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We have a situation in a database design in our company. We are trying to figure out the best way to design the database to store transactional data. I need expert’s advice on the best relational design to achieve it. Problem: We have different kind of “Entities” in our system, for example; Customers, Services, Dealers etc. These Entities are doing transfer of funds between each other. We need to store the history of the transfers in database.

Solutions:

  1. One table of transfers and another table to keep “Accounts” information. There are three tables “Customers”, “Services”, “Dealers”. There is another table “Accounts”. An account can be related to any of the “Entities” mentioned above; it means (and that’s the requirement) that logically there should be a one-to-one relationship to/from Entities and Accounts. However, we can only store the Account_ID in the Entities table, but we cannot store the foreign key of Entities in Accounts table. Here the problem happens in terms of database design. Because if there is a customer’s account, it is not restricted by the database design to not be stored in Services table etc. Now we can keep all transfers in one table only since Accounts are unified among all the entities.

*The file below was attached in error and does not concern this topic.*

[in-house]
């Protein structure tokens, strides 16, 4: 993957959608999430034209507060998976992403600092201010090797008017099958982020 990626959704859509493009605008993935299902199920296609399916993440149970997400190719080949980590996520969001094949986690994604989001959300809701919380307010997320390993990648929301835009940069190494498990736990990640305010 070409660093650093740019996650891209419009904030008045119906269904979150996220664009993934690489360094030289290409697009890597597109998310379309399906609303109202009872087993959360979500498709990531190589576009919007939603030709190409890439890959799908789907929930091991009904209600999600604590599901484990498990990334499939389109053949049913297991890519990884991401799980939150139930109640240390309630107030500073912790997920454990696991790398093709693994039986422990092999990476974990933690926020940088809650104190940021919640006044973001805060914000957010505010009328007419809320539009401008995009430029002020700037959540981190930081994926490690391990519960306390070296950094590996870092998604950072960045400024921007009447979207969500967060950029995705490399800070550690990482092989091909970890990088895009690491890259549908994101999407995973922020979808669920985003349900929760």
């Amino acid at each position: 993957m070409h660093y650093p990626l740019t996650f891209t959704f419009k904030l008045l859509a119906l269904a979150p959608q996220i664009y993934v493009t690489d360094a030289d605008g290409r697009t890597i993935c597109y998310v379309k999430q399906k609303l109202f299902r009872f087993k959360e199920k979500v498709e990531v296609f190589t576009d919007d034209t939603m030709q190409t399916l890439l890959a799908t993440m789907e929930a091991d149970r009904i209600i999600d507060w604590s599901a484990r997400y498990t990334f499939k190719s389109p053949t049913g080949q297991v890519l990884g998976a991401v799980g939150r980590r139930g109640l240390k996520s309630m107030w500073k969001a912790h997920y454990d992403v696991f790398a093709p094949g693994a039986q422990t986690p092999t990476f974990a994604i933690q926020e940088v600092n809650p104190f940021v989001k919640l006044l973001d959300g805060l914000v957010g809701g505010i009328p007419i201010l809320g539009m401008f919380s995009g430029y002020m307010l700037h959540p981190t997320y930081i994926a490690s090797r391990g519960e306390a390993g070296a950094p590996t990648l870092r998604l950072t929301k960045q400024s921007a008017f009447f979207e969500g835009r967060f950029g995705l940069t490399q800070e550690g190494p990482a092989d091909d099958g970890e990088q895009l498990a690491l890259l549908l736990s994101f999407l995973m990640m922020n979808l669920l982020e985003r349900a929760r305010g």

2. Keep the balance information in the table primary Entities table and separate tables for all transfers. Here for all kind of transfers between the entities, we are keeping separate tables. For example, a transfer between a Customer and Service provider will be stored in a table called “Spending”. Another table will have transfer data for transfer between Service and Dealers called “Commission” etc. In this case, we are not storing all the transfers of the funds in a single table, but the foreign keys are properly defined since the tables “Spending” and “Commission” are only between two specific entities.

According to the best practices, which one of the above given solutions is correct, and why?

put on hold as off-topic by mustaccio, marcello miorelli, McNets, kevinsky, MDCCL Jul 16 at 17:50

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    I'm voting to close this question as off-topic because it already has an accepted answer elsewhere – mustaccio Jul 15 at 23:59
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Repeat resp from: https://stackoverflow.com/questions/38941199/complicated-database-design

You can make table Accounts with three fields with FK to Customers,Dealers and Services and it's will close problem. But also you can make three table for each type of entity with accounting data. You have the deal with multi-system case in system design. Each system solve the task. But for deсision you need make pros and con analyses about algorithm complexity, performance and other system requirements. For example one table will be more simple to code, but three table give more performance of sql database.

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